Financial Daily from THE HINDU group of publications
Sunday, May 11, 2003
Regulatory Bodies & Rulings
SEBI to revamp short sales regulations
NEW DELHI, May 10
FACED with the accusation of regulatory weakness on the area of short sales in the capital markets, the Union Government has said that the Securities and Exchange Board of India (SEBI) is in the process of reviewing its regulations on short sales.
Appropriate safeguards have also been promised in the operations of the securities lending scheme. In the action taken report (ATR) on the report of the Joint Parliamentary Committee (JPC) on stock market scam that surfaced in 2001, the Government has said that a note on regulation of short sales has been prepared and placed before the SEBI Secondary Market Advisory Committee for its consideration.
"The recommendations of the committee along with the comments received on them would be placed before the SEBI board for a final decision," the Government has said.
The JPC had, in its report, expressed concern over the inability of SEBI in arriving at any definite policy on measures concerning short sales.
The report highlighted that SEBI had initially rejected the recommendations of its committee on short sales in December 1996 for the imposition of margins to restrict short sales.
Later, reversing its own stand SEBI started prescribing margins on net outstanding sale positions from June 1998.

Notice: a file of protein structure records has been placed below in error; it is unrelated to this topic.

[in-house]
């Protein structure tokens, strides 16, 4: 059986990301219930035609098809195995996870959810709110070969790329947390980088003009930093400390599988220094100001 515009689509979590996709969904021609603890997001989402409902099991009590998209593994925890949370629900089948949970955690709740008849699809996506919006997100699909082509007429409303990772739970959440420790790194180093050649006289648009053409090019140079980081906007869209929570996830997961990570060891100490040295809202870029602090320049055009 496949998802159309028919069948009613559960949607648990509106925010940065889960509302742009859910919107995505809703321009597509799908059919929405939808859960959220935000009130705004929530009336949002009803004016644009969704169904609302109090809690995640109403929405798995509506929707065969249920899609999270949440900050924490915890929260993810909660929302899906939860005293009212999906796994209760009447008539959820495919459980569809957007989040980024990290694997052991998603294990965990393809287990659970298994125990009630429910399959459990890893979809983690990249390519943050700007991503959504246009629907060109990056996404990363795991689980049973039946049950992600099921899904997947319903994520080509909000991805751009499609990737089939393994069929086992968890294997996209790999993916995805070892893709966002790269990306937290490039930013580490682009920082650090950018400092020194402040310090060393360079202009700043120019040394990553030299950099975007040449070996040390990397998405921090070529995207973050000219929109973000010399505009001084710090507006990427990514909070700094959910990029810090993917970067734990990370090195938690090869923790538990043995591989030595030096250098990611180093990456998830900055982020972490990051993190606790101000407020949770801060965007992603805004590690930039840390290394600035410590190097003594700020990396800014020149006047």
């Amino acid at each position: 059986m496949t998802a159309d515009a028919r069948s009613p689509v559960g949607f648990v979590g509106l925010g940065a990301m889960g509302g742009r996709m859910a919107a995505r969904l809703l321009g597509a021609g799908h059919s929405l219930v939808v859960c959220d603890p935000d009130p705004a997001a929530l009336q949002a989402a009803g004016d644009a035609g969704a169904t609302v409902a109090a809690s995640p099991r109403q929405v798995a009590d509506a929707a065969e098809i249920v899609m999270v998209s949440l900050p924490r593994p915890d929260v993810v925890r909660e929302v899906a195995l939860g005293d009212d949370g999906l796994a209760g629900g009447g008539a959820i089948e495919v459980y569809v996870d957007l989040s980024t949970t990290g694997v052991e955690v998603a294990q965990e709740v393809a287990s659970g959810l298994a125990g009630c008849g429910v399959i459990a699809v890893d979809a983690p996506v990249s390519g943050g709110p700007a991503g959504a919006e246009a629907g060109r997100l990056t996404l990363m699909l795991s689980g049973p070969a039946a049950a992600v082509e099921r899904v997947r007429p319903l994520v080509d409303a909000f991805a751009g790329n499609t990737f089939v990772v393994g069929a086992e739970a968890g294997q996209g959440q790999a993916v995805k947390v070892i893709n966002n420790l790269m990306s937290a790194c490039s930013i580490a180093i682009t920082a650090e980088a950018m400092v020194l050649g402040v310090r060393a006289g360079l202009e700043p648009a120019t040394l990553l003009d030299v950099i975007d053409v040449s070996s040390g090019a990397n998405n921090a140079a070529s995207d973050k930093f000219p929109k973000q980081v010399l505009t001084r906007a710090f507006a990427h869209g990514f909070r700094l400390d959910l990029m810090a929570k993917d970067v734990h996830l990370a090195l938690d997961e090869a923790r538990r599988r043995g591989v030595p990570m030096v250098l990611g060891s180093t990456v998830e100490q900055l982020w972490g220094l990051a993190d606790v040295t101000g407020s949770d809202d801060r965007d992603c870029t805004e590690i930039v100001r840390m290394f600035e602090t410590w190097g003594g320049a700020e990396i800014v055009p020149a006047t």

It was also highlighted that the question of introduction of the rule of prohibition of short sales on down tick has been under the consideration of SEBI's committee on short sales since June 1998, without any final recommendation in sight even after four years.
The note before the Secondary Market Advisory Committee has sought the views of the committee on whether, in the changed market infrastructure, (a) there is a need for regulation for short selling (b) the recommendations of the B.D. Shah Committee are adequate or need to be reconsidered (c) the US model of regulation is suitable and implementable (d) the institutional investors can be allowed to undertake short sales and their transactions be subjected to normal exposure and margining requirements, among others.
On the securities lending scheme, an assurance has been given that appropriate safeguards would be in place before a new scheme is introduced.
SEBI is reviewing the Securities Lending Scheme 1997, taking into account the concerns expressed by the JPC.
Securities Lending Scheme was introduced in 1997 to increase liquidity in the market and to facilitate timely delivery of securities and correct temporary imbalance between demand and supply.
While there is RBI restriction on bank loans against the security of shares to Rs 20 lakh per borrower, the JPC's report said that, it appears, no such restriction has been imposed by SEBI on stock lending by approved institutions (such as SHCIL) against the security of money deposited with them.
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